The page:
Thursday 18 July 2019

Van Graan plots with Reds' long game in mind

New Munster boss staying focused after unbeaten start

Munster coach Johann van Graan chatting to the media in Limerick yesterday Photo: Sportsfile
Munster coach Johann van Graan chatting to the media in Limerick yesterday Photo: Sportsfile
Cian Tracey

Cian Tracey

Four games, four victories, two key players tied to new three-year contracts - things could hardly be going much better for Johann van Graan since he landed in Munster.

The South African took over the province not wanting to change too much too quickly and the benefits of that have been seen in the performances of late.

Peter O'Mahony is a proud Munster man
Peter O'Mahony is a proud Munster man

The style hasn't deviated away from what Rassie Erasmus and Jacques Nienaber instilled and a lot of that credit has to go to Jerry Flannery and Felix Jones whose influence has helped steady the ship.

Music

Another new face arrives in training this morning as JP Ferreira begins life as Munster's new defence coach but like Van Graan, he will not be asked to run before he can walk.

The mood music has of course also been helped by Peter O'Mahony and CJ Stander committing their futures to the province.

With Simon Zebo headed for France next season, it was imperative Munster didn't lose two more influential figures.

A defeat in either of the games against Leicester would have offered an altogether different complexion to Van Graan's arrival but, as it is, two, very impressive back-to-back victories has left Munster firmly in control of their Champions Cup pool before the tournament resumes next month.

If the 37-year-old had any doubts about taking on such a big head coach position for the first time, he certainly hasn't shown it.

"Fear is part of parcel of everyday life," Van Graan maintains.

"All of us have fears, the main thing is to know why you do things. To be confident about the process you follow and the people around you.

"As I said from day one, this is not about me. I don't believe any single guy can influence a group so much that you will win or lose by just being there for a week or two. Not at all. I am here hopefully for a long time.

"I hope to make a very good contribution towards Munster and Irish rugby. It's a long season to go, so it is a great start for me personally but it's not always about the result.

"Hopefully we will do well and get into the play-offs in both competitions at the end of the year and we will take it from there."

Van Graan has walked into Irish rugby at a time when both the national team and the four provinces are flourishing.

After Ireland won all three games of the autumn series, the provinces won all eight of their combined European games in the last fortnight. Not too shabby at all.

"Irish rugby is in a fantastic spot," Van Graan agrees.

"The national team have been playing brilliant rugby for the past four or five years. Munster and Leinster were in the Champions Cup semi-finals last year and Munster played in the PRO14 final.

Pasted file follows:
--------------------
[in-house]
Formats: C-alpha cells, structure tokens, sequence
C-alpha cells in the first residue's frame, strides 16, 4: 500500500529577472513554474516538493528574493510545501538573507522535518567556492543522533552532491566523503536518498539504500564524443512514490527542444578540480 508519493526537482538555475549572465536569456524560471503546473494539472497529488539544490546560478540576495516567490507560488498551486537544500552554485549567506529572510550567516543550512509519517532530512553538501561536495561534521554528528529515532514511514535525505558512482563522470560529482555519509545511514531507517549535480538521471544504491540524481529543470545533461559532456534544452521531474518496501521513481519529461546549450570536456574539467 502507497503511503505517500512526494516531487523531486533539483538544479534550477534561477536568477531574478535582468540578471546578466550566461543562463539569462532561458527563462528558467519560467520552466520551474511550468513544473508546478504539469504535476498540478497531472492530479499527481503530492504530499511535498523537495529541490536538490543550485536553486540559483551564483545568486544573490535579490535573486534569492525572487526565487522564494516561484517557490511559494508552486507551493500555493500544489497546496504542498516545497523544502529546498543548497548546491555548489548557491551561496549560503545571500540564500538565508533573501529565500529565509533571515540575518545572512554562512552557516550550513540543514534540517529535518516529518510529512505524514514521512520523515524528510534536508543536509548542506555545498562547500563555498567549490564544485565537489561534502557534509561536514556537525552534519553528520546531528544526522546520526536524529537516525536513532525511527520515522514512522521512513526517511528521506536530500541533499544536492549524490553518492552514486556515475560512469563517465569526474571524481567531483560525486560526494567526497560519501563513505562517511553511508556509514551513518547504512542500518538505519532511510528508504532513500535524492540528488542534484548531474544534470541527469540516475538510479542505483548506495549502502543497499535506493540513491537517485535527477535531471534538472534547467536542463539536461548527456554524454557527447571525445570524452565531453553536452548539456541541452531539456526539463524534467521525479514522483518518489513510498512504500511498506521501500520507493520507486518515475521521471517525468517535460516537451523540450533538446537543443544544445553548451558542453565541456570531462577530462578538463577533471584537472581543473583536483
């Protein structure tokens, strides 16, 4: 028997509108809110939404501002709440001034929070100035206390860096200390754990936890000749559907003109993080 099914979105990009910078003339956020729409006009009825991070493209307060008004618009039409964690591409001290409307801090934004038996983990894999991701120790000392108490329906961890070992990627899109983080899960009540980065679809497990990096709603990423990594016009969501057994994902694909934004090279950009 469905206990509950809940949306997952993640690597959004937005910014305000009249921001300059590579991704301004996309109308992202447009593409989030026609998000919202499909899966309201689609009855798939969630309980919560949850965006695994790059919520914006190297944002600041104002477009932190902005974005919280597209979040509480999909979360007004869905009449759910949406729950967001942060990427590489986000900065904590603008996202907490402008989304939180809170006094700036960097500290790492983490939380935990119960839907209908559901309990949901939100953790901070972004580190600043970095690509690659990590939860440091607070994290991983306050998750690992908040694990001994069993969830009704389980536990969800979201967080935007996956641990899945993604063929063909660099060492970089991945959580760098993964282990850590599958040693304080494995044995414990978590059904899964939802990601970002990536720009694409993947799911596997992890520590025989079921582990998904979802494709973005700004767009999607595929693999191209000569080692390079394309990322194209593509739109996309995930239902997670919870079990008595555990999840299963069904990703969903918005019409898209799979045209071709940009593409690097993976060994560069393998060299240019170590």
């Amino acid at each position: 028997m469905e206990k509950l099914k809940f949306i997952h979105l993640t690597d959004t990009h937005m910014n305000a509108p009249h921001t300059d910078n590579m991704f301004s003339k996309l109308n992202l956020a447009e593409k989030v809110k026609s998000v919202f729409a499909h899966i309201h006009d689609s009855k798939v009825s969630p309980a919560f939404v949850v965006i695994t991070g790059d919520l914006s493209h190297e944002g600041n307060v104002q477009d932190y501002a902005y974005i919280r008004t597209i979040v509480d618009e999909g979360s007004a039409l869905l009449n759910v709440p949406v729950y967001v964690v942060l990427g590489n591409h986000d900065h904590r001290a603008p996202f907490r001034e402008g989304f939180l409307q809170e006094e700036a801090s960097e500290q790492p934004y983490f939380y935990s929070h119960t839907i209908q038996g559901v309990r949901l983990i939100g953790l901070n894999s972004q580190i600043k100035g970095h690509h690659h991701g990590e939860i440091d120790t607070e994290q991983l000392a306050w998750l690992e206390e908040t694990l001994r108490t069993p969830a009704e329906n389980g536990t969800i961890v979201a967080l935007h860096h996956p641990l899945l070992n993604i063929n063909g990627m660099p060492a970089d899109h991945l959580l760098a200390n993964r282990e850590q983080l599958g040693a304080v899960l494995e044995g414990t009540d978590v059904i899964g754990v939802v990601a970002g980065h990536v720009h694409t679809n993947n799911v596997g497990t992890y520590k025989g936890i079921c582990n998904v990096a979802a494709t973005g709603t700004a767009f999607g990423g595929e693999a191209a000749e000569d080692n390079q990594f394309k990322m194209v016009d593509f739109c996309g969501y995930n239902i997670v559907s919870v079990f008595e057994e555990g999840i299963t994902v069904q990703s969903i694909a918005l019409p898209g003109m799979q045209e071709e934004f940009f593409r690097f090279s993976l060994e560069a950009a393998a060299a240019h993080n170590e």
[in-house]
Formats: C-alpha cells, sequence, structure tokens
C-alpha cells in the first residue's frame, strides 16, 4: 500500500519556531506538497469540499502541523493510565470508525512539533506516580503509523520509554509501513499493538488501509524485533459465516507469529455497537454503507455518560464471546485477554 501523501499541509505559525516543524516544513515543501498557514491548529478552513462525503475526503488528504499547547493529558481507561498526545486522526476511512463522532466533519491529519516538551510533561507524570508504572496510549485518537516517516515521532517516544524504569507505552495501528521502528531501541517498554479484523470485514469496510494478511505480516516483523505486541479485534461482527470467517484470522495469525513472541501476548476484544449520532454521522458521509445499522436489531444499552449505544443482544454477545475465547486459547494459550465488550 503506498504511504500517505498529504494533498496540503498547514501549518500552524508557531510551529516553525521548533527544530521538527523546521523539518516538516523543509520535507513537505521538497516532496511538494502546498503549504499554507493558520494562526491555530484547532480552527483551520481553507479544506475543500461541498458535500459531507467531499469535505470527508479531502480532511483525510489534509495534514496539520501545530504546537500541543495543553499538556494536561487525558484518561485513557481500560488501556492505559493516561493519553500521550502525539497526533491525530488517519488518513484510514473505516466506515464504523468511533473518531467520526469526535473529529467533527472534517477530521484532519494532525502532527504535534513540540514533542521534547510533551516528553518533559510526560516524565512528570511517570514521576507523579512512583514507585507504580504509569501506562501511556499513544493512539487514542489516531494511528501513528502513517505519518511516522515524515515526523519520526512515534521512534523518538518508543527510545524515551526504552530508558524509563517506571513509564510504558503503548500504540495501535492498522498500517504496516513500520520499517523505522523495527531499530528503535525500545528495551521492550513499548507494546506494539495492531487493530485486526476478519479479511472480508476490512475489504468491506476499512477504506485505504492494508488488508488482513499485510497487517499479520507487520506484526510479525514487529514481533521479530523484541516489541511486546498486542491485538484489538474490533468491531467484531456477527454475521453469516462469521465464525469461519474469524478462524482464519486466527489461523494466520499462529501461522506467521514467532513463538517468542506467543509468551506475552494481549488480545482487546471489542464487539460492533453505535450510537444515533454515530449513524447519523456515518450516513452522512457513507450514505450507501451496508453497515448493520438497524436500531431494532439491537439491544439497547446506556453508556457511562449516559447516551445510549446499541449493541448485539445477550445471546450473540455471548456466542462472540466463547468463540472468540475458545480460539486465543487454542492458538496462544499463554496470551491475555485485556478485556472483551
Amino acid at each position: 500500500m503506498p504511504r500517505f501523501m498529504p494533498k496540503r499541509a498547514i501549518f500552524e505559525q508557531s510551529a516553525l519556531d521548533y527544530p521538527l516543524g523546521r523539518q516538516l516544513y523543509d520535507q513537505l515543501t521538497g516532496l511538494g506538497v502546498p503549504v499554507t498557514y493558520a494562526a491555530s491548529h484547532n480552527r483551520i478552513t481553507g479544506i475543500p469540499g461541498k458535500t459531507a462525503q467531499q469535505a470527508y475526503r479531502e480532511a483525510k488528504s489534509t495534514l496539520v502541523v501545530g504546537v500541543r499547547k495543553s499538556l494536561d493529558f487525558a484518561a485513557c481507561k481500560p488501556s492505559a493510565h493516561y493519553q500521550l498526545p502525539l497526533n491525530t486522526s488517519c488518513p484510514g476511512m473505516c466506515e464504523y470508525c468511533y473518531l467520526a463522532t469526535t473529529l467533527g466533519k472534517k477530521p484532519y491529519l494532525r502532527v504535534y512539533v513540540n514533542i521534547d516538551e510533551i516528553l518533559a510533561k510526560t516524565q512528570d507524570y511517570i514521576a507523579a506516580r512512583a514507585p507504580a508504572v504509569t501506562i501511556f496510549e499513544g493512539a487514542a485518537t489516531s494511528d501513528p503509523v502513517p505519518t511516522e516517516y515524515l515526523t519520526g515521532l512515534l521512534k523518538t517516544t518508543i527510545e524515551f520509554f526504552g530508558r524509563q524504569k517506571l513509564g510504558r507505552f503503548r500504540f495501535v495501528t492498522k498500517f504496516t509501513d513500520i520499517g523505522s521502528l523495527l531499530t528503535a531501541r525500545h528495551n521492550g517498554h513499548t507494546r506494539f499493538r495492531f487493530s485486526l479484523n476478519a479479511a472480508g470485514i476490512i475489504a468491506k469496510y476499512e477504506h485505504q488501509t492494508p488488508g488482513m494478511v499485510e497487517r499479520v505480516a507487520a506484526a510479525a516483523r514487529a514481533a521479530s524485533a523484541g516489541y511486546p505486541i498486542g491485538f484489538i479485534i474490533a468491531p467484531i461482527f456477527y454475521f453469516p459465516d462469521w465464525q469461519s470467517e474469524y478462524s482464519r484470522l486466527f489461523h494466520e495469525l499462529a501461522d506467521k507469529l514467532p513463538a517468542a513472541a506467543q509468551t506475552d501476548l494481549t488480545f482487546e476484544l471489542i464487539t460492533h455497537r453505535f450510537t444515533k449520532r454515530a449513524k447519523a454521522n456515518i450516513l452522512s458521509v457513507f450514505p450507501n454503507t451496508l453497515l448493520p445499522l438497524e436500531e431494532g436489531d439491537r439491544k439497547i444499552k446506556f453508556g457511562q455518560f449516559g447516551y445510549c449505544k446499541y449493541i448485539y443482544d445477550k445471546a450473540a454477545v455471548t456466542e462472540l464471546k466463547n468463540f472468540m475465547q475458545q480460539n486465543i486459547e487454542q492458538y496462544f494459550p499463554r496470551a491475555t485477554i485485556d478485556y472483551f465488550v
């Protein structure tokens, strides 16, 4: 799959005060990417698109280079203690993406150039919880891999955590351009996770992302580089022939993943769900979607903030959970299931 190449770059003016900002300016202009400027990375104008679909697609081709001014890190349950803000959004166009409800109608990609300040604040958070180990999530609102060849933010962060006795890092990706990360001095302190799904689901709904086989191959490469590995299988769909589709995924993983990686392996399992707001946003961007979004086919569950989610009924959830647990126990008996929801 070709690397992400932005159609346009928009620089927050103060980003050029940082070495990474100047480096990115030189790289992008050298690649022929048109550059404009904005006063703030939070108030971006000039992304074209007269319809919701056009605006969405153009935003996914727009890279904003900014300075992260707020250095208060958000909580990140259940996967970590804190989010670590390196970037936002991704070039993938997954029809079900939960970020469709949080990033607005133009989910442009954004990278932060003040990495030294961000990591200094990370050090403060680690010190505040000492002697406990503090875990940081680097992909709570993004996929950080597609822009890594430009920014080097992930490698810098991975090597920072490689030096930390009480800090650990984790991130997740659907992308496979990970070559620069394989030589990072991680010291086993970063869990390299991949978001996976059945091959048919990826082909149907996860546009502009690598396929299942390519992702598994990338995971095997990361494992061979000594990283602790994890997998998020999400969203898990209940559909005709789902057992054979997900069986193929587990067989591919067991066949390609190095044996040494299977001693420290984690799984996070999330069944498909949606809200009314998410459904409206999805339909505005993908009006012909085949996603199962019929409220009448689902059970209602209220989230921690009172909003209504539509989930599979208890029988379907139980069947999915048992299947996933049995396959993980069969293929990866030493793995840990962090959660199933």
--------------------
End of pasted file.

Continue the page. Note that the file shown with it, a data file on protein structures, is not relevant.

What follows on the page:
"In the Champions Cup this year Ulster had a fantastic showing winning home and away against Harlequins. Leinster versus Exeter, and Munster versus Leicester. Connacht had a good home and away win as well.

"It's great that a lot of quality guys are not going to other parts of Europe, staying in Ireland. And it's pretty evident that Irish Rugby are doing a lot of things very well at this stage."

The unwanted distraction of contract negotiation season has thankfully been put to bed for now, and inside the Munster squad there is a real sense of togetherness.

The money-laden French and English clubs will continue to hover around Irish players and while Van Graan accepts that is the reality, he is already beginning to see the reason why so many players pass up more lucrative offers to remain on these shores.

Parcel

"Money is part and parcel of the game," he insists. "What I do know is life is not always about money. Money is important but people need to be happy.

"People need to believe in something. People need to believe in a dream. Players and coaches need to be a part of a team because a team makes you feel good.

"The feeling we had in the changing room after that Leicester game you can't describe. After putting everything in during the week and getting a result against top-quality opposition, that's the beauty of the game.

"And then coming in and enjoying yourself every day, that's important. That's why I am a big believer in environment first, a place where people can be themselves, live out their dreams and come to work and smile.

"Where you work is where you spend so much time of every single day. We are going to hope to keep improving the environment in Munster.

"People are in a very good spot in all four provinces and the Irish team are a very happy team.

"It's about improving and setting standards where players and coaches can improve. Hopefully we can offer that more than just money."

Like Van Graan, Ferreira will be thrust into the deep end as he joins mid-season but the solid foundations that are in place should make the transition as seamless as it was for the new boss.

"He's been in constant contact with Andy Farrell and Jacques Nienaber," Van Graan adds.

"We as coaches, we keep reminding ourselves that clarity and simplicity is the main message. It's all about the team.

"Like I said before, that's the beauty of quality people. Find a person first and then give him a job. We're just going to keep working away.

"Hopefully at the end of April we qualify for play-off games and fight for trophies."

Irish Independent

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